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Star Citizen is the biggest crowdfunded video game of all time, with $211 million raised over the past five years from 2.2 million fans. But that isn’t quite enough to get the game to market, and so Chris Roberts, CEO of Cloud Imperium Games and Roberts Space Industries, announced today that the company has raised an additional $46 million in venture capital.
The money comes from Clive Calder and Keith Calder’s Snoot Entertainment, a couple of moguls in the United Kingdom music business. Under the deal, they will own 10 percent of Cloud Imperium, and Roberts will still retain control of the company and hold 75 percent ownership. The valuation of the company is $496 million.
In an interview with GamesBeat, Roberts said the money will be used to develop full marketing campaigns for the single-player game Star Citizen and the larger multiplayer sci-fi universe, Star Citizen.
On top of that, Roberts finally said that fans can expect the game to debut in the summer of 2020. And to comply with United Kingdom rules, the company is disclosing its full financial picture for the first time. Roberts is laying bare for all to see the previously secret details like how much money came in via crowdfunding, how much the money the company raised each year through crowdfunding through 2017, and how much the company has spent. At the end of 2017, the team consisted of 464 people. That’s a huge project.
Here’s an edited transcript of our interview.
GamesBeat: I’ve been working on my Game of the Year for this year. I figure, as long as you give me something I can put on my list, I don’t care how long it takes you to make it.
Chris Roberts: [Laughs] I’m working hard on that one. I think you’ll like Squadron 42. That one’s going to be pretty special. It’s taking a bit of time, but unfortunately in today’s world, with the detail and all the rest of the stuff you have to put into it, it takes a lot longer than it used to in the ‘90s. But it’s fun, having such powerful technology to create a world. That’s one of the things I liked in Red Dead Redemption 2. They spent a lot of effort on creating the world and did a really good job of it.
GamesBeat: This financial information from you guys is pretty eye-opening. I’d love to see the same thing on Red Dead Redemption 2.
Roberts: I know! I saw your article talking about the budget and the mechanics, the amount of people they have. I know how much we spend and how many people we’ve had over time. I was thinking that your early guesses were probably closer to the truth than the later ones, when Take-Two was pushing back and saying, “We didn’t spend that much on it!” [Editor’s note: Take-Two did not push back on our report].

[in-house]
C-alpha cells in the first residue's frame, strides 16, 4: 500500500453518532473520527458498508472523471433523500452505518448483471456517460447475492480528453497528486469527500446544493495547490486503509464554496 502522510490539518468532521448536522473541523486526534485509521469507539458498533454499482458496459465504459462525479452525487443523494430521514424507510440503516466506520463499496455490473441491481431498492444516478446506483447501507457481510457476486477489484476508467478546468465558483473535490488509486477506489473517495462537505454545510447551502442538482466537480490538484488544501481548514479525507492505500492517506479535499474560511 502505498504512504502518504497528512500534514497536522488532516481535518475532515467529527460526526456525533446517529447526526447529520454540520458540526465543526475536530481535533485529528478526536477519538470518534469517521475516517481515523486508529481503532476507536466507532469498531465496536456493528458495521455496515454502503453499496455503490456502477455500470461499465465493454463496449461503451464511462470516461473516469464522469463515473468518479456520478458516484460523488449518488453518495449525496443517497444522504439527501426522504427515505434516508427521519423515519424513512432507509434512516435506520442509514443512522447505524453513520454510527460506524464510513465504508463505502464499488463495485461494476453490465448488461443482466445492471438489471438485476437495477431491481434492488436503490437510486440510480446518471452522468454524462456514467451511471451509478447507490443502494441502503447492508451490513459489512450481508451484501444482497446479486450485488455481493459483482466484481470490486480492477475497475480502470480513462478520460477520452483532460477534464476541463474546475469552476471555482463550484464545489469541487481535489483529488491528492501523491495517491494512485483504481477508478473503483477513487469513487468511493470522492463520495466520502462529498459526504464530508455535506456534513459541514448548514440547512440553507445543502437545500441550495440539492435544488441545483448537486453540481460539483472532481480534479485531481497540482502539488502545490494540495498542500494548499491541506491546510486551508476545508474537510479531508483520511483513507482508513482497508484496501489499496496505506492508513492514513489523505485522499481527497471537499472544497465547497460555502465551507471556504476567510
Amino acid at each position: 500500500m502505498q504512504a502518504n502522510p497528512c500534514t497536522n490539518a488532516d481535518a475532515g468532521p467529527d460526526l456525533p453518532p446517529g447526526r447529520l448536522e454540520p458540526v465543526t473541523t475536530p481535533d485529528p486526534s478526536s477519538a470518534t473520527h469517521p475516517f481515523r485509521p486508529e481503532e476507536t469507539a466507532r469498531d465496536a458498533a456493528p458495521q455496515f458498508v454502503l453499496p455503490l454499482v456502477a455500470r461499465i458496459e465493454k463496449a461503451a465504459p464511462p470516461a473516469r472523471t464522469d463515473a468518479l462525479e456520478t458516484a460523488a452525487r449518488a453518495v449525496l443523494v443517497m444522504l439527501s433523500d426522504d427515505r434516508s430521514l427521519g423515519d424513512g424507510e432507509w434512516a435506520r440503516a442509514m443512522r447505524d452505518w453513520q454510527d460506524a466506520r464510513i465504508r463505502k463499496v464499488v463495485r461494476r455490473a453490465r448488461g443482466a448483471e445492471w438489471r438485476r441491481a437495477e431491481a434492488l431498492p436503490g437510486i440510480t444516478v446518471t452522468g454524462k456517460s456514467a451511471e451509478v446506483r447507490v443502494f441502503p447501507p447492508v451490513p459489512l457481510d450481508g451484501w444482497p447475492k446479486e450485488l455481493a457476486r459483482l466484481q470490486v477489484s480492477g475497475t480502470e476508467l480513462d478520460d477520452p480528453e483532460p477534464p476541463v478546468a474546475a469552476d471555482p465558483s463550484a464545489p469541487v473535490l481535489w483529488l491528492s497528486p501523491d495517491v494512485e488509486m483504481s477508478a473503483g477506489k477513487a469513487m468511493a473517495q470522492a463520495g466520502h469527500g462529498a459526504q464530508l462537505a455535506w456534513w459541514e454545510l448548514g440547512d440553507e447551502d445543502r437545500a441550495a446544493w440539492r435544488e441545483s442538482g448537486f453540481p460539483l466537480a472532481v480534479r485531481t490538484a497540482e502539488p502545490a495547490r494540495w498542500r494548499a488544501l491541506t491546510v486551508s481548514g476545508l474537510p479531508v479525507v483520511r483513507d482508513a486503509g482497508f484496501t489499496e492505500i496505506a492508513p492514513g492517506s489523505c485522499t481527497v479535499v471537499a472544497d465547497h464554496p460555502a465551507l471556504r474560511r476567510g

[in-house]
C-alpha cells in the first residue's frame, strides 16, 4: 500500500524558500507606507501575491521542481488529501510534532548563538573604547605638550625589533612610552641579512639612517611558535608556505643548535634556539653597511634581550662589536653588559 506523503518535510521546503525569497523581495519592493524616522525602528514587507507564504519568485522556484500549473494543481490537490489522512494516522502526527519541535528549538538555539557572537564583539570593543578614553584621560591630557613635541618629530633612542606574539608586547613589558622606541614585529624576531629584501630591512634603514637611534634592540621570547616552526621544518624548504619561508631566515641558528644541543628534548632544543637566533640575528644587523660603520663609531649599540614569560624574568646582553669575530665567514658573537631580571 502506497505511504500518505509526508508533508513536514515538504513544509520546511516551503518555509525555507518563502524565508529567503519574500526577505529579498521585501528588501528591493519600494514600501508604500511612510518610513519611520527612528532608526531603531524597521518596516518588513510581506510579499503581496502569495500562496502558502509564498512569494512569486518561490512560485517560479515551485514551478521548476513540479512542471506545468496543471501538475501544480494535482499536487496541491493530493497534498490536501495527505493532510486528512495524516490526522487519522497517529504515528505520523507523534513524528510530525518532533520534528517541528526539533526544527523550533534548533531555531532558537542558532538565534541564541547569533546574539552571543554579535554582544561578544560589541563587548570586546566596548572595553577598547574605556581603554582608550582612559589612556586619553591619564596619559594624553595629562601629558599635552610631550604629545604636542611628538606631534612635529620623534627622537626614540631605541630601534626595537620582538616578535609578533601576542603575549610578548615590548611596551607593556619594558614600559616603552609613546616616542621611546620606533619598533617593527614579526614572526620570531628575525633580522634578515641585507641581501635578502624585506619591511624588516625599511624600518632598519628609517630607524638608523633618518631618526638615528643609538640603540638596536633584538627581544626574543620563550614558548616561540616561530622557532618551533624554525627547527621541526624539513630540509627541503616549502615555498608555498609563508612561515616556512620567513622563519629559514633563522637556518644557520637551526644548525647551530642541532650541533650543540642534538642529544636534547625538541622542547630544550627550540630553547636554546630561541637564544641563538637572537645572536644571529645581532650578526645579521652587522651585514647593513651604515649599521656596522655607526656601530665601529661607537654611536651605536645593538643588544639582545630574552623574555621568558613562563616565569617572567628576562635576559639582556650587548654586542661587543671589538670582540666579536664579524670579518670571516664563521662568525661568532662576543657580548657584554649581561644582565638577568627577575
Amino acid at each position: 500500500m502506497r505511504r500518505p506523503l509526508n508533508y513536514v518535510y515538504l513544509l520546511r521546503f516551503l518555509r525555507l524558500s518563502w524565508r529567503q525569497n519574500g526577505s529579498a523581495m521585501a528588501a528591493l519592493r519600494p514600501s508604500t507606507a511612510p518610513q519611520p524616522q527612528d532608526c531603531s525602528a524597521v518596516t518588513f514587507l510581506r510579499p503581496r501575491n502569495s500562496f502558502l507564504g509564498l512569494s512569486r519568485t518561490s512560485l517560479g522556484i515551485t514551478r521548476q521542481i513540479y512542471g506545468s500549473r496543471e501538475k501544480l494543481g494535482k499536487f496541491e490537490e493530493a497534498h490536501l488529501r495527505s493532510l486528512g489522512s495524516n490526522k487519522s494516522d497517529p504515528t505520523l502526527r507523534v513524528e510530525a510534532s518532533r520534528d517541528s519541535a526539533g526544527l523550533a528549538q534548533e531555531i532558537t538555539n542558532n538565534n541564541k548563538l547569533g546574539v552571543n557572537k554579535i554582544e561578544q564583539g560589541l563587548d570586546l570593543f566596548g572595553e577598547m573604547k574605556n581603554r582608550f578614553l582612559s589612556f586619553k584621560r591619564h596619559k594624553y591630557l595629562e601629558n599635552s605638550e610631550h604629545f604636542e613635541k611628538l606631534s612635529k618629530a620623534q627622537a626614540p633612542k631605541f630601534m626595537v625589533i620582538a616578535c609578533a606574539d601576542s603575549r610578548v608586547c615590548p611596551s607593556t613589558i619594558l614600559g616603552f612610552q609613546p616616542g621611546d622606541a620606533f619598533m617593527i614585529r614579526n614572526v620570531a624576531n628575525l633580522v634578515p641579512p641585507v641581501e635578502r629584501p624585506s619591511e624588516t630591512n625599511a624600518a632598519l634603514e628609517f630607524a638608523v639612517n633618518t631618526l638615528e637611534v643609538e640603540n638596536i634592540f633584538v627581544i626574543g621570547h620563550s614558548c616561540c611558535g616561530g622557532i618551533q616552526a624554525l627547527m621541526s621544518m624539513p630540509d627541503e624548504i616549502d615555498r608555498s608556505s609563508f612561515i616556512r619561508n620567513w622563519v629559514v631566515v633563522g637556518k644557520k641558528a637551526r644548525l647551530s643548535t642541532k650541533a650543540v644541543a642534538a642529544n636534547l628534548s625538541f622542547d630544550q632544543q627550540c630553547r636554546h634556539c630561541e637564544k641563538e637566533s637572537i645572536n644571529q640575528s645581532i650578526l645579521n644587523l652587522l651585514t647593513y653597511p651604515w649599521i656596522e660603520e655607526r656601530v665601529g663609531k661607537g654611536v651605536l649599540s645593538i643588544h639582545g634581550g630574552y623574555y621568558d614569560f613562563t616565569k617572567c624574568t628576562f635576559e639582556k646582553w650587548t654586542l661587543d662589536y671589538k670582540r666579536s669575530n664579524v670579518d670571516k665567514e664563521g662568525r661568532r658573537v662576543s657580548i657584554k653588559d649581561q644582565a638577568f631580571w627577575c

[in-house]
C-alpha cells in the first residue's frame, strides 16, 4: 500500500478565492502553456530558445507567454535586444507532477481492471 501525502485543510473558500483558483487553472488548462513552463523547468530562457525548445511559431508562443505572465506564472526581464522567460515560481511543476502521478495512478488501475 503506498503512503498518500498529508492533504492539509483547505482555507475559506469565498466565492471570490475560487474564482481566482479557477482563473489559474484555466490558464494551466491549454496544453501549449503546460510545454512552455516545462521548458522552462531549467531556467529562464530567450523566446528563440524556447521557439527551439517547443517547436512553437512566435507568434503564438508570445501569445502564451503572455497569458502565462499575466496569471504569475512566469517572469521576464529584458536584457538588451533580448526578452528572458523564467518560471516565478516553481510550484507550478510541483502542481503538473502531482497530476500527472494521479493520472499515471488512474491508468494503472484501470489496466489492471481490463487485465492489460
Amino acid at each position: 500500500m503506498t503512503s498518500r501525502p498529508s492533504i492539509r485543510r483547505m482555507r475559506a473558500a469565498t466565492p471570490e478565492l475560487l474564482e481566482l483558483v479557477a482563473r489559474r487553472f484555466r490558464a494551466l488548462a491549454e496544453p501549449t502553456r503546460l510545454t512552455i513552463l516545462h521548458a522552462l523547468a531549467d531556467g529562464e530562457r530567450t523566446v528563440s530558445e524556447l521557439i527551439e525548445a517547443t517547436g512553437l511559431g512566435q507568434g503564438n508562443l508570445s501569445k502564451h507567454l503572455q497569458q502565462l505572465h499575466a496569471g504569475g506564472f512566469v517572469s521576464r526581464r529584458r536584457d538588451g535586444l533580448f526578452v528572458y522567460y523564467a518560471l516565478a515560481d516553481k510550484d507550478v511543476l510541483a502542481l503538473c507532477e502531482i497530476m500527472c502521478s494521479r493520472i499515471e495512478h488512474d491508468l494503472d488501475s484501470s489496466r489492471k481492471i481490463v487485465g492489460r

GamesBeat: No, it was more just some reasoning that came in from analysts as well. That kind of pushed my numbers around. But yeah, it was difficult to figure out. Of 3,000 names listed, how many of these people really earned a full salary for eight years?
Roberts: I’d guess what they did was, in the early days, had 100, 200, and then it slowly ramped up. In the last two, maybe three years you’d be in the thousands. They have a lot of content in that game.
I think they have more in the U.S. than we do, but they have a pretty big studio up in Scotland, which isn’t far from our U.K. studio where we have about 270 people. We don’t have nearly as many people as Rockstar does, and we probably pay slightly less than them, but I don’t think we’re too far apart. Our internal costs, I wouldn’t say they’re too far different from theirs. They’ve probably got more established people in the U.S. studios that get paid more, and of course they have Grand Theft Auto and all that stuff that’s been doing well. I’m sure they pay some bonuses on that. Squadron’s not out yet, and Star Citizen is still in a pre-alpha early access state, so we’re not handing out big bonuses to anyone yet. We’re spending it all on development.
But yeah, this stuff is always interesting. People don’t always appreciate how much work and effort it takes to make the modern game, where everyone expects this total detail and fidelity. People will complain that we’re taking it too long, but the flip side is, “Well, what about this beautiful snow simulation? Why don’t you have what this game is doing? You should do it exactly like that!” We all want to do that too, but it takes time and effort.